Law Atkinson and Susannah Atkinson
(1759-1835) and (1768-1794)
Law Atkinson was born on March 13th of 1759, named after his mother, Ann Law (1738-1816). He was the first of five children born to Ann and Joseph Atkinson (1732-1807). Law was a wealthy businessman involved in the woolen industry. He and his brother, Thomas, owned Colne Bridge Mill outside of Huddersfield in West Yorkshire. The mill was targeted by the Luddites, a radical, secret organization of textile workers who opposed the mechanization of their industry in 1812. The Luddites destroyed another of the Atkinson mills, and sent letters to a local newspaper threatening to kill Thomas. In February 1818, Colne Bridge Mill burned down, killing 26, including 17 children who had been locked inside the building when their supervisor left for the night.
Susannah Atkinson was likely born in 1768 to Thomas and Susannah Atkinson, making her maiden name also Atkinson. Not much is known about her life, other than that she was extremely religious as seen through her letters to Vassa. She married Law on 29 May 1788 in Westminster, London, and was documented as a minor before the church. Law and Susannah lived first in Kirkheaton and later in Moldgreen, where Law owned several woolen and cotton mills.
The Atkinsons were both supporters of the abolitionist movement, despite Law using cotton picked by enslaved people in his factories. They shared a friendship with Vassa, and Law subscribed to 100 copies of The Interesting Narrative. It is likely that the Atkinsons even hosted Vassa while he was on a book tour in March 1791. In the same month, Susannah wrote to Vassa, describing him as a “much valued friend” and thanking him for the portrait that he had given them. This letter alludes to forthcoming visits from Vassa, although none have been documented. Vassa mentioned the Atkinsons in a letter published on April 16 in a Leeds newspaper, thanking them for their kindness.
In February 1794, Susannah Atkinson died while travelling to Welbeck Street, where she lived before marrying Law. Her official cause of death was not publicized. At only 26 years of age, she was buried in Bunhill Fields in London. Law remarried a year later to Elizabeth Edwards, the daughter of John Edwards, a wealthy manufacturer in the cotton spinning industry who was also an abolitionist. Elizabeth gave birth to Edwards Atkinson in 1797, who would soon be joined by four other siblings, Charles (1799-1857), Elizabeth (1800-1875), Charlotte (1802-1862), and Lucy (1805-1889).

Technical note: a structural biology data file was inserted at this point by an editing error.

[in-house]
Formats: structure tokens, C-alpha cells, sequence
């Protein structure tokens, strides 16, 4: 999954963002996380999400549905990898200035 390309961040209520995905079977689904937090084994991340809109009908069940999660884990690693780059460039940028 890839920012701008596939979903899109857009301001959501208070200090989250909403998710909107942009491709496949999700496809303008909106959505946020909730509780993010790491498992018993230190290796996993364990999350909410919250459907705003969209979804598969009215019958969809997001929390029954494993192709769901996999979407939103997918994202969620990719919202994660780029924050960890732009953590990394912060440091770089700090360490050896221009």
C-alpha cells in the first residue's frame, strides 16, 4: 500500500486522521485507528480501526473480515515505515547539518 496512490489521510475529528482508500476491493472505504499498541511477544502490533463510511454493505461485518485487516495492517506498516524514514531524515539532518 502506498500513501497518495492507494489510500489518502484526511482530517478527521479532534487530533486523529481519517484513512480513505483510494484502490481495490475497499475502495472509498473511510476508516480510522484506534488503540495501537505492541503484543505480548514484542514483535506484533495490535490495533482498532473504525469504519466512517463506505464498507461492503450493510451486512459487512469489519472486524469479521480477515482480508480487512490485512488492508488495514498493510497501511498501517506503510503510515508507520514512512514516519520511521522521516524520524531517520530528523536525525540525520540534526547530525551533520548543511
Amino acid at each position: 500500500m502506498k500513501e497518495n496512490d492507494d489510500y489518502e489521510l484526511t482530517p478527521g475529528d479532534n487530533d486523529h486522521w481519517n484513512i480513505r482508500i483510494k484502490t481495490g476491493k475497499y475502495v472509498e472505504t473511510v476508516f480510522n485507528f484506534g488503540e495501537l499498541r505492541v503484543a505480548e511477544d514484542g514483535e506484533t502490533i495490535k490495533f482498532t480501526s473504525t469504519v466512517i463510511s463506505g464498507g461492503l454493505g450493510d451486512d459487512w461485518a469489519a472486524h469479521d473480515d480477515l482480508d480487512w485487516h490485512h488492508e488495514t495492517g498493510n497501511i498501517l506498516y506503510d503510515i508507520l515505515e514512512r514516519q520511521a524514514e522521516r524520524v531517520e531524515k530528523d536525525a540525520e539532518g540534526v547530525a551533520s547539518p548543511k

In his later life, Law was brought to court twice. He was first sued by James Carrol regarding the repossession of goods, in which Law lost in the Court of Common Please in Dublin in 1811. Law was also accused of tampering with a seal from a great coat but was acquitted in Dublin in 1813. Law declared bankruptcy in 1818 and was forced to auction off Celbridge woollen factory and its surrounding lands that he owned with two business partners, Jerimiah and Thomas Houghton. Law and his partners were able to recuperate from this blunder, and in 1833, Law was elected clerk to the Huddersfield Infirmary.
Elizabeth and Law Atkinson had a long, happy marriage until Elizabeth’s death in March of 1834. She was buried in the St John the Baptist Churchyard. Law died on March 7th of 1835, following Elizabeth exactly one year to the day, and was buried beside her. A memorial to Law, Elizabeth and their five children can be found on their family vault in the churchyard. A plaque on the wall of the church memorialized Law’s first wife, Susannah, but it was destroyed in a fire in the church in 1886. It was never replaced.
Prepared by Renée Lefebvre, 24 January 2021
RELATED FILES AND IMAGES
Hern, Bill. May 2020. Olaudah Equiano and the Atkinson Family. The Equiano Society.
Orme, Daniel. March 1789. Olaudah Equiano ('Gustavus Vassa'). National Portrait Gallery, London.
Widdal, Christine. 2018. Tragic Fire at Atkinson's Mill, Colne Bridge. March 2. https://kirkleescousins.co.uk/atkinsons-mill-fire-21st-february-1818/.
This webpage was
on 2021-11-15 by Kartikay Chadha